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Liberalism in Honduras is a form of Latin American liberalism. It was influenced by French revolutionaries from 1789 to 1799, when the door was open for ideas of positivism. During this time the populace were exposed to liberal ideas such as: liberty, equality, and popular sovereignty, causing enthusiasm for them to be increased.
In contrast to most others in Latin America, the Honduran liberals remained united in one party for much of the movement's history; however, after the 2009 Honduran coup d'état former president Manuel Zelaya and his supporters, many of them former Liberal Party members, split away and formed a new party, Liberty and Refoundation, also known as Libre.
The Liberal Party of Honduras (Partido Liberal de Honduras, or PLH) was founded in 1890 and has both conservative and progressive wings. It is a member of Liberal International and is seen as a traditional center-liberal party. The diversity of the party is reflected in the existence of factions within it.
In the early years after the region achieved independence from Spain, Honduras was a constituent of the United Provinces of Central America, but its cohesion was undermined by friction between liberals and conservatives. The liberal position was in favor of republicanism, free trade, less centralized government, and above all: the removal of the political and economic powers of the Catholic Church.
The Honduran liberal, Francisco Morazán, became president of the United Provinces in 1830. Morazán enacted many reforms, including freedom of speech, the press, and religion; trial by jury; and others intended to improve equality of socioeconomic status. The reforms were objected to by conservative elements of society, while the separation of Church and State, which allowed for secular marriage, divorce, and an end to government-enforced tithing, made many of the clergy enemies of Morazán and the liberals. This caused the breakup of the Provinces.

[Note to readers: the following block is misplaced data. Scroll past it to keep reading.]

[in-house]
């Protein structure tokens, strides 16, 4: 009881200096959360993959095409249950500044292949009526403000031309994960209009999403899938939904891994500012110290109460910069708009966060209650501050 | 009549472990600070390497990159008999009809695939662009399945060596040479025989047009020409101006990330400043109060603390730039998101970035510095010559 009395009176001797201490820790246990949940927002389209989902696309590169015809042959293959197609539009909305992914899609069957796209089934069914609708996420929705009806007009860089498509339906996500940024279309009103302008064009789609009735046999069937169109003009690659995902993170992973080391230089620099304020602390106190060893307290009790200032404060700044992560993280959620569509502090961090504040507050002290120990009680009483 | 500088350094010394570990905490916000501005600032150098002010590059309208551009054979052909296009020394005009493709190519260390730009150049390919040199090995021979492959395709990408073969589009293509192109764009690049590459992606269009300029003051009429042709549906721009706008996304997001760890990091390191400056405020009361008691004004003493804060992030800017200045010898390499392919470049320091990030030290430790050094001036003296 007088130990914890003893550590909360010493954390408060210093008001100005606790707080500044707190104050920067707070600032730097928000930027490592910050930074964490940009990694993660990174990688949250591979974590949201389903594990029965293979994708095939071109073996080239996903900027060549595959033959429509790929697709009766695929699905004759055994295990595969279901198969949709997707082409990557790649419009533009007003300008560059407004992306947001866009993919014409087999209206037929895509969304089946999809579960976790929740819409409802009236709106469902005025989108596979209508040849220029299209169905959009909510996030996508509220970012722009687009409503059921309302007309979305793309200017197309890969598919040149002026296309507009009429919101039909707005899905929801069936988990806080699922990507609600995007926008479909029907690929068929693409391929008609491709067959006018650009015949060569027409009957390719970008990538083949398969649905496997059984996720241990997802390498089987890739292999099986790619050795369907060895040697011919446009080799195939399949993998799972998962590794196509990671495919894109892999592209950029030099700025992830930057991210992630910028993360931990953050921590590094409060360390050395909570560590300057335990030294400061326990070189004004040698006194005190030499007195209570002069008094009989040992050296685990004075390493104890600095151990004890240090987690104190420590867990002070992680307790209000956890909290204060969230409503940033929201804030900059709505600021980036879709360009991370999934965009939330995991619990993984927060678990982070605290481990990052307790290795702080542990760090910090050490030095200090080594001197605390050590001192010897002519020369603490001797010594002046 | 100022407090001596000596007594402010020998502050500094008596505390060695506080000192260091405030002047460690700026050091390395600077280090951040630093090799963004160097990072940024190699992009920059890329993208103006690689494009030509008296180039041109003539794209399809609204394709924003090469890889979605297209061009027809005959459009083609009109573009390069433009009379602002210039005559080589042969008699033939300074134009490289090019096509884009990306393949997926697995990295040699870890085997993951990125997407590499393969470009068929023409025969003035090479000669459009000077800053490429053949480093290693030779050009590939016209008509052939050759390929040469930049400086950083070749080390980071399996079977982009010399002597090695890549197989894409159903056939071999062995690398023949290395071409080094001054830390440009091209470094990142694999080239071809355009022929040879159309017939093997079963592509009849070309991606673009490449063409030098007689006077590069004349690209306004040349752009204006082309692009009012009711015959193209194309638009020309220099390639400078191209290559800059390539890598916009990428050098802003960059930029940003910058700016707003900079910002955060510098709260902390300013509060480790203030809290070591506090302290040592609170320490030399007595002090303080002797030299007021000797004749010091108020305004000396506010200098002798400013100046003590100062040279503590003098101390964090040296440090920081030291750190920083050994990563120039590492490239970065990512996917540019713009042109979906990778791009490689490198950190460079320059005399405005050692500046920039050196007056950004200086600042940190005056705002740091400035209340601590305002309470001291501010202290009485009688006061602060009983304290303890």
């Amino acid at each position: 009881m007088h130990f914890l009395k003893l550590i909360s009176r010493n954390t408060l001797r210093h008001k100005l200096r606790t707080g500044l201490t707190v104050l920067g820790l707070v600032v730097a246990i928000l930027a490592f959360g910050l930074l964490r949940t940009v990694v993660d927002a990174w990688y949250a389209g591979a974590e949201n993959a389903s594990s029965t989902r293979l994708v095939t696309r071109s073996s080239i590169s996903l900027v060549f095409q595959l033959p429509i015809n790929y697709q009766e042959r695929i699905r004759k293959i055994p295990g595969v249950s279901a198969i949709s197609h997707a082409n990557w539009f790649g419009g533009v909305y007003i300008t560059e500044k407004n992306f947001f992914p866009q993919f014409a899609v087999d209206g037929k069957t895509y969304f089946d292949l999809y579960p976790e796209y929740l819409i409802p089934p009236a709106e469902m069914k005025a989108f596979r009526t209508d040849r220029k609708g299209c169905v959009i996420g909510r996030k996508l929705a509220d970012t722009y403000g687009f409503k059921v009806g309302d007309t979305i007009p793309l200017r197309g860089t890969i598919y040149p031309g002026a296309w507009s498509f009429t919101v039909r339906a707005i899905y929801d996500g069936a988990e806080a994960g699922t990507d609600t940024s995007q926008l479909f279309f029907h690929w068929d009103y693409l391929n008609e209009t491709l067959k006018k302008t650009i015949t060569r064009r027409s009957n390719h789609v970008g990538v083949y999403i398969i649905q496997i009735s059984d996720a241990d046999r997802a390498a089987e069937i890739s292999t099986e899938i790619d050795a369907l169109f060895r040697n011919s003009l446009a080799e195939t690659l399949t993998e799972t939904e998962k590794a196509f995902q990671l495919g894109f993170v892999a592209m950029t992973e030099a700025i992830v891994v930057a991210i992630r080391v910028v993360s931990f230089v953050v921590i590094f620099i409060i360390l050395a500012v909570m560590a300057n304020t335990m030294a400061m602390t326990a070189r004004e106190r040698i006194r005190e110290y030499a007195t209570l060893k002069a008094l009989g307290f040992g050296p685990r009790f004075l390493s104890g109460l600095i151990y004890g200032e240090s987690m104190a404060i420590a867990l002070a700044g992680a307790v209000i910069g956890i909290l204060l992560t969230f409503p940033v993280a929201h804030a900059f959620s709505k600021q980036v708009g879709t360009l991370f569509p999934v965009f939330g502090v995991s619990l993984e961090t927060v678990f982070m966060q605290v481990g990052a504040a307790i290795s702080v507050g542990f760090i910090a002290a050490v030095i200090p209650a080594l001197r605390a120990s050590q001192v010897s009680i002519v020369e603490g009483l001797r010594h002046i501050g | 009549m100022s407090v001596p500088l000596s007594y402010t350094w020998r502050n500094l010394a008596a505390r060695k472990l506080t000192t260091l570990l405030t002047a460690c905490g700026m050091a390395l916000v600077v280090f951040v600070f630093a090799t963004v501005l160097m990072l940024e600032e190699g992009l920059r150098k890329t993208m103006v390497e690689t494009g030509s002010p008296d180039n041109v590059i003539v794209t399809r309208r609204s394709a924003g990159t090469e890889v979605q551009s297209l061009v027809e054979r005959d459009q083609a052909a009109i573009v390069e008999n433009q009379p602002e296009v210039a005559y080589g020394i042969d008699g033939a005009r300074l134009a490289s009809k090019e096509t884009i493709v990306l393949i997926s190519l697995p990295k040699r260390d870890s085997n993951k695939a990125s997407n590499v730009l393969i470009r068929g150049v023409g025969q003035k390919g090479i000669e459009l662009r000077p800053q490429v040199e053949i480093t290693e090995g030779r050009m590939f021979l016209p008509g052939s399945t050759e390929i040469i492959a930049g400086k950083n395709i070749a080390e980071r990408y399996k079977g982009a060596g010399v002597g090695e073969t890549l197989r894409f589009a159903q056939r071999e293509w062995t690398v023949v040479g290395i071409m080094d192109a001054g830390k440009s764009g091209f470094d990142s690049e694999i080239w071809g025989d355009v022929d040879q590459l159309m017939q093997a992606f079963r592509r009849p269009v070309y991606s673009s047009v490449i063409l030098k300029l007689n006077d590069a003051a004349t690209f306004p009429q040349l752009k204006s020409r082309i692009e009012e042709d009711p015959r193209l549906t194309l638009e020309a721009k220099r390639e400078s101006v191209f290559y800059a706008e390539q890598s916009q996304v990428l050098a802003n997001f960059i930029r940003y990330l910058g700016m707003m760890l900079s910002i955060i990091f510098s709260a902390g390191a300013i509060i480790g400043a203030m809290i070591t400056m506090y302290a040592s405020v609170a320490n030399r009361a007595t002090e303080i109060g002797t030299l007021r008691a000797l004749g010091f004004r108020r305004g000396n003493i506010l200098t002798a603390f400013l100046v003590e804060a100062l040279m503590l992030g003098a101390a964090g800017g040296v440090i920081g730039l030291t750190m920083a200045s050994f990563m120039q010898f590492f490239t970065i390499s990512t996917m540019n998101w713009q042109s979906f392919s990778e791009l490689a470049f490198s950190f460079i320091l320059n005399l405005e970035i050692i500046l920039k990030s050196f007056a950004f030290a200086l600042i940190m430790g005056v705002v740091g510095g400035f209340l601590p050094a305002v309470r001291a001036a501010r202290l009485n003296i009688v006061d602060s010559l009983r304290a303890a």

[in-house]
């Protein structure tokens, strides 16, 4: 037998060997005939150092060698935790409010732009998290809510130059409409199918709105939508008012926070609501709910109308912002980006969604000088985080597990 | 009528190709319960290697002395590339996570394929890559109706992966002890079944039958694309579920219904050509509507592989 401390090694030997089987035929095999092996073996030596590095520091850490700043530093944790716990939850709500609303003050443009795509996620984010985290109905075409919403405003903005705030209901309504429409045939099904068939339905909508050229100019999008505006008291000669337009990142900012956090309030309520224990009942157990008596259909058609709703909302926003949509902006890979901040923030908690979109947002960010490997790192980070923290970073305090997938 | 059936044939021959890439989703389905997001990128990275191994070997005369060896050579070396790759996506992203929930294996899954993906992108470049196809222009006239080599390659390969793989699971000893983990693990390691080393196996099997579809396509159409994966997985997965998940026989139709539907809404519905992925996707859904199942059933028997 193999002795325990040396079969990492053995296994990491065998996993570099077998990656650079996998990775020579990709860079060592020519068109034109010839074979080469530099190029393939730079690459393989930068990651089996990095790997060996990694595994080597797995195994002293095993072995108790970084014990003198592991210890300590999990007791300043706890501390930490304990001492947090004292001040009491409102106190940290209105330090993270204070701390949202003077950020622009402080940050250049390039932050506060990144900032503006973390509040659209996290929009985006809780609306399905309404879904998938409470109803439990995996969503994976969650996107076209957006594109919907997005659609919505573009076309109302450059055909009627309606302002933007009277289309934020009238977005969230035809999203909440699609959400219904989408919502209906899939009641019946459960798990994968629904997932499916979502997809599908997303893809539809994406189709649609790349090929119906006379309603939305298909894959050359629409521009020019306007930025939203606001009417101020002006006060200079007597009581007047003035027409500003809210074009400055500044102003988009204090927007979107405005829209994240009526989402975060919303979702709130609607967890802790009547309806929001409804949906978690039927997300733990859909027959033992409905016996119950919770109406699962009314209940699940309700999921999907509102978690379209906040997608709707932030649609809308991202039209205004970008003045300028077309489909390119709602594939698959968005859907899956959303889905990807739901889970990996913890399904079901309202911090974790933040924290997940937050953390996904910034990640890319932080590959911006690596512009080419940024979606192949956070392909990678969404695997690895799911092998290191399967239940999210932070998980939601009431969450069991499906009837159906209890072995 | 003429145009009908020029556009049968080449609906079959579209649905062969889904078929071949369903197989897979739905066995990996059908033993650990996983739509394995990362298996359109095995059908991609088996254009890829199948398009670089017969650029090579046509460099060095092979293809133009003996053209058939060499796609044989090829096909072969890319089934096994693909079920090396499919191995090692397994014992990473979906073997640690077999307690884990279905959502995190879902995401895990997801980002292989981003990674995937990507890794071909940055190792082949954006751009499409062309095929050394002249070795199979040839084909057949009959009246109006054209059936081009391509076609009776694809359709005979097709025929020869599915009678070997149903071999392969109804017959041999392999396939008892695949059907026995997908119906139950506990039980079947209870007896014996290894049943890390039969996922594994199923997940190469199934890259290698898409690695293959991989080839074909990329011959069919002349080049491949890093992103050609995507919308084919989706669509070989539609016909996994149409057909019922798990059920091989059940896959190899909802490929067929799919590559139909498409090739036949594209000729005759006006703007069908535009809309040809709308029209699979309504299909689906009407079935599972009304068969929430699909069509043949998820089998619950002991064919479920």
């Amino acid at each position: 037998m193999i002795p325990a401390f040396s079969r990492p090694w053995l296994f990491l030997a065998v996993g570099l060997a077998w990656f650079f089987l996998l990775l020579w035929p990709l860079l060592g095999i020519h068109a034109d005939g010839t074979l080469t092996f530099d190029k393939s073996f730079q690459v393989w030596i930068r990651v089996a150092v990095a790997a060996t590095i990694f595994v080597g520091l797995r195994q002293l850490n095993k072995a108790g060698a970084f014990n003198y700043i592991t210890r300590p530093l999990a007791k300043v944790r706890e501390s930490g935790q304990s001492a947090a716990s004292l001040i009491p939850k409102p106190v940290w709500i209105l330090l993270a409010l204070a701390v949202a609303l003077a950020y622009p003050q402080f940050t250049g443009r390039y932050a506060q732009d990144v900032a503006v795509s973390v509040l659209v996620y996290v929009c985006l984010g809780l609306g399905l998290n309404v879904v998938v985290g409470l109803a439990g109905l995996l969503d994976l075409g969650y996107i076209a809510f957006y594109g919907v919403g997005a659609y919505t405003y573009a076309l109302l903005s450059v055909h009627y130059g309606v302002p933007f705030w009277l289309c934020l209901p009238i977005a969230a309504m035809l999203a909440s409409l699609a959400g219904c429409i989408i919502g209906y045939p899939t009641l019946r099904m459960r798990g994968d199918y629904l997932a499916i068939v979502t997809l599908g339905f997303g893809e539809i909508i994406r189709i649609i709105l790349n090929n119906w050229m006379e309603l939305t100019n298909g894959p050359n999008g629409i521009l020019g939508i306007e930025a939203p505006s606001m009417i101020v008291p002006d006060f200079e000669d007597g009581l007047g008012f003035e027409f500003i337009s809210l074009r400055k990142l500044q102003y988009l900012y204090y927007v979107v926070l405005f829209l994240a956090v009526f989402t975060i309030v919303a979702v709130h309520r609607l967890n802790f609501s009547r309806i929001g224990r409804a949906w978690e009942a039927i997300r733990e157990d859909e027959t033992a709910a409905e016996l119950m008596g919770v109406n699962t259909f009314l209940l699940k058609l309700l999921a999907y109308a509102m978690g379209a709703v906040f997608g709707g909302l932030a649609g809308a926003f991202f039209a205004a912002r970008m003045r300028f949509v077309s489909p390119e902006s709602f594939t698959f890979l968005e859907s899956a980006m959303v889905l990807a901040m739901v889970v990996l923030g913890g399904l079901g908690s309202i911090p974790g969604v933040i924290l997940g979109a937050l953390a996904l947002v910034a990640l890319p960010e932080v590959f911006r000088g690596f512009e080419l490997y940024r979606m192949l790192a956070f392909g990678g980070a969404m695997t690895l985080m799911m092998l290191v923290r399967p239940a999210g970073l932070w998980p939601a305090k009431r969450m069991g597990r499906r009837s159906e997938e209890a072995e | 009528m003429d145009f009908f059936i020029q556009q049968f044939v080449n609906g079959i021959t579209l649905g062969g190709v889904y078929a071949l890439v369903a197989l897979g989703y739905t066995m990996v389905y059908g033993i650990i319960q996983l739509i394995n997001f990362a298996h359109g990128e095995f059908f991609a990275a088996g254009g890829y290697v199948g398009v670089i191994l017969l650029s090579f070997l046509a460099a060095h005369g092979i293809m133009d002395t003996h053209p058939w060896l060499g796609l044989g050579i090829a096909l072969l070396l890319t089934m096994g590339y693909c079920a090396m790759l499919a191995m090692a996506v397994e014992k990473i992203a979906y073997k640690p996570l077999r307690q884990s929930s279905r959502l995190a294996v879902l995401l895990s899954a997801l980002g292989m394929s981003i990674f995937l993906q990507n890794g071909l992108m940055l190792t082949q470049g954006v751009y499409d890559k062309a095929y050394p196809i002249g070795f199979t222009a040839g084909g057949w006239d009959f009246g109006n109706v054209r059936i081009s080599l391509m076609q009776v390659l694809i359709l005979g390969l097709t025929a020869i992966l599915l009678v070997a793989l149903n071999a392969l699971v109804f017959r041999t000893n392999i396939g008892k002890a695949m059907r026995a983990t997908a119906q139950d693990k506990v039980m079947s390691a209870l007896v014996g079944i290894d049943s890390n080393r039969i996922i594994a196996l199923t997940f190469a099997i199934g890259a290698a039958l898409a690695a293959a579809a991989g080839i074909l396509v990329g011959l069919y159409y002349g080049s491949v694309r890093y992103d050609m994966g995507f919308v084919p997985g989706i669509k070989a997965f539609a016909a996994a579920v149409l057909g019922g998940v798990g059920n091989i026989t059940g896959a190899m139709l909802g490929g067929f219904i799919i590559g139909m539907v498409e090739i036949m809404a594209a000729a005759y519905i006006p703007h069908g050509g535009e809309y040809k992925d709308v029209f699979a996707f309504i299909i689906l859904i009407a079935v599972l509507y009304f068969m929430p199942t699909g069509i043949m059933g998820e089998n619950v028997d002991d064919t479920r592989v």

Independent Honduras was initially under the control of conservative leaders, this dominance lasting until the liberal Marco Aurelio Soto assumed the presidency on 27 August 1876. He and his Secretary General Ramón Rosa were the principal proponents of liberal reformism in Honduras. In the following period, liberals dominated the country and encouraged foreign investment and economic growth. Soto and his successors were responsible for the reform of the powers of judiciary and church, Professionalization of the armed forces, as well as modernization of communications and education. In this way, they paved the way for Honduras to become a state capable of taking a place on the global stage.
Various liberals held the presidency through to 1903, namely Luis Bográn (1883-1891), Ponciano Leiva (1891-1893), José Policarpo Bonilla Vásquez (1895-1899) and Terencio Esteban Sierra Romero (1899-1903). After this period, liberals ruled the country from 1907-1911 (Miguel Rafael Dávila Cuéllar), 1920-1924 (Rafael López Gutiérrez), and 1929 to 1933 (Vicente Mejía).
After 1933, a period of conservative dictatorial rule started. It was not until 1957 that the liberals would regain power with the democratic election of Ramón Villeda to the presidency. He was deposed by a bloody military coup in 1963, which led to another long period of military rule. This ended with the creation of a constituent assembly and the writing of a new constitution in 1982, elections held in 1981, and the approval of the constitution and democratic election of the liberal Roberto Suazo as president in 1982, all of which restored Honduras as a presidential democracy. Liberals were also elected president in 1985 (José Azcona), 1993 (Carlos Roberto Reina) and 1998 (Carlos Roberto Flores).
- Zaldivar Guzman, Raúl: Liberalismo en Honduras (Tegucigalpa, 1964)